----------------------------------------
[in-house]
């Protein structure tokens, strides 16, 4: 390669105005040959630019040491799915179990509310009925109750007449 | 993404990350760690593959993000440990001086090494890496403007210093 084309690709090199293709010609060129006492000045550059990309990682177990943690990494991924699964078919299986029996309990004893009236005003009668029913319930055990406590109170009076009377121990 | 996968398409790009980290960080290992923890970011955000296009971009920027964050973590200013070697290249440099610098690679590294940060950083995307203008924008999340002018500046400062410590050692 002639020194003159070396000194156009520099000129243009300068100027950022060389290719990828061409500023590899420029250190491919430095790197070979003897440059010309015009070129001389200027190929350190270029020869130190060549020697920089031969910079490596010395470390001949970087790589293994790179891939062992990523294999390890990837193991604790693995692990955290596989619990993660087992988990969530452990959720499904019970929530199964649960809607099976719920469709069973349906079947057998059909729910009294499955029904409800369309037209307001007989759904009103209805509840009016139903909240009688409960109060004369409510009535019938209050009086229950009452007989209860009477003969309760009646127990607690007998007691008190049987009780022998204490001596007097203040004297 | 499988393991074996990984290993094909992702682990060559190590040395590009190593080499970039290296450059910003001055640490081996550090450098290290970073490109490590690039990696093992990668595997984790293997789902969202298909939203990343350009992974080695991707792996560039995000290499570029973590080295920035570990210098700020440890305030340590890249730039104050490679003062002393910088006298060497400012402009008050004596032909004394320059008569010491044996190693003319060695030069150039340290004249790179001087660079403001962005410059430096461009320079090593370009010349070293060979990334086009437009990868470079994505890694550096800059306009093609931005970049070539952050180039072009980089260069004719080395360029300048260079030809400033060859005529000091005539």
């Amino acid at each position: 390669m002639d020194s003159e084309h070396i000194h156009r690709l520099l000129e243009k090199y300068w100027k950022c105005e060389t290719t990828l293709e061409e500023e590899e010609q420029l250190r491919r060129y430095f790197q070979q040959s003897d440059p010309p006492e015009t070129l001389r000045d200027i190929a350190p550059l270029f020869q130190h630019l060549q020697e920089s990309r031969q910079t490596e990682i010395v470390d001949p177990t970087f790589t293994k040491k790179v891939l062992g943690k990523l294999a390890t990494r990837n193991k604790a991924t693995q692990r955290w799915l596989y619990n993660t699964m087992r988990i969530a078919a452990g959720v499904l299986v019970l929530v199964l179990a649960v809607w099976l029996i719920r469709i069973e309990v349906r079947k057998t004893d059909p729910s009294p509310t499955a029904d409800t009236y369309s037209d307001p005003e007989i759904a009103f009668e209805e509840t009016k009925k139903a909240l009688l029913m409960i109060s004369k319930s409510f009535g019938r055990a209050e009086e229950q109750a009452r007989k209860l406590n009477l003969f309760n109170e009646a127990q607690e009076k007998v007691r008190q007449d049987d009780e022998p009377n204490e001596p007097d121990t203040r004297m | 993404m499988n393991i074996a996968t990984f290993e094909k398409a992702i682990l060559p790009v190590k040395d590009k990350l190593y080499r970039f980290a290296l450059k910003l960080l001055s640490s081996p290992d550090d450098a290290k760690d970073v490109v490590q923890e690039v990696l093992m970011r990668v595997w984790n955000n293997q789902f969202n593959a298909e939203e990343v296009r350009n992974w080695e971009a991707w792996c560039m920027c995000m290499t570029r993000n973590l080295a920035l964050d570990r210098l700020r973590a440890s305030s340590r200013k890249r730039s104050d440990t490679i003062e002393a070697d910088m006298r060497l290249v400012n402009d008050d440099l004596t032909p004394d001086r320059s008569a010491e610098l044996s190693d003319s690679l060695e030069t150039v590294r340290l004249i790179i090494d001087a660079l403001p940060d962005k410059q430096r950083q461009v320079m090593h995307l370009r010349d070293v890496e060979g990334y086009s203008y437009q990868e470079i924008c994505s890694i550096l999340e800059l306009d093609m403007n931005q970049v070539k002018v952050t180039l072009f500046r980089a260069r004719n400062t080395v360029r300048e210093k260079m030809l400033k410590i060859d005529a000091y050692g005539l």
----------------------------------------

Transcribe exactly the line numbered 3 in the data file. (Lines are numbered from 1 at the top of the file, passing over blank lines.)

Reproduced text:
């Amino acid at each position: 390669m002639d020194s003159e084309h070396i000194h156009r690709l520099l000129e243009k090199y300068w100027k950022c105005e060389t290719t990828l293709e061409e500023e590899e010609q420029l250190r491919r060129y430095f790197q070979q040959s003897d440059p010309p006492e015009t070129l001389r000045d200027i190929a350190p550059l270029f020869q130190h630019l060549q020697e920089s990309r031969q910079t490596e990682i010395v470390d001949p177990t970087f790589t293994k040491k790179v891939l062992g943690k990523l294999a390890t990494r990837n193991k604790a991924t693995q692990r955290w799915l596989y619990n993660t699964m087992r988990i969530a078919a452990g959720v499904l299986v019970l929530v199964l179990a649960v809607w099976l029996i719920r469709i069973e309990v349906r079947k057998t004893d059909p729910s009294p509310t499955a029904d409800t009236y369309s037209d307001p005003e007989i759904a009103f009668e209805e509840t009016k009925k139903a909240l009688l029913m409960i109060s004369k319930s409510f009535g019938r055990a209050e009086e229950q109750a009452r007989k209860l406590n009477l003969f309760n109170e009646a127990q607690e009076k007998v007691r008190q007449d049987d009780e022998p009377n204490e001596p007097d121990t203040r004297m | 993404m499988n393991i074996a996968t990984f290993e094909k398409a992702i682990l060559p790009v190590k040395d590009k990350l190593y080499r970039f980290a290296l450059k910003l960080l001055s640490s081996p290992d550090d450098a290290k760690d970073v490109v490590q923890e690039v990696l093992m970011r990668v595997w984790n955000n293997q789902f969202n593959a298909e939203e990343v296009r350009n992974w080695e971009a991707w792996c560039m920027c995000m290499t570029r993000n973590l080295a920035l964050d570990r210098l700020r973590a440890s305030s340590r200013k890249r730039s104050d440990t490679i003062e002393a070697d910088m006298r060497l290249v400012n402009d008050d440099l004596t032909p004394d001086r320059s008569a010491e610098l044996s190693d003319s690679l060695e030069t150039v590294r340290l004249i790179i090494d001087a660079l403001p940060d962005k410059q430096r950083q461009v320079m090593h995307l370009r010349d070293v890496e060979g990334y086009s203008y437009q990868e470079i924008c994505s890694i550096l999340e800059l306009d093609m403007n931005q970049v070539k002018v952050t180039l072009f500046r980089a260069r004719n400062t080395v360029r300048e210093k260079m030809l400033k410590i060859d005529a000091y050692g005539l």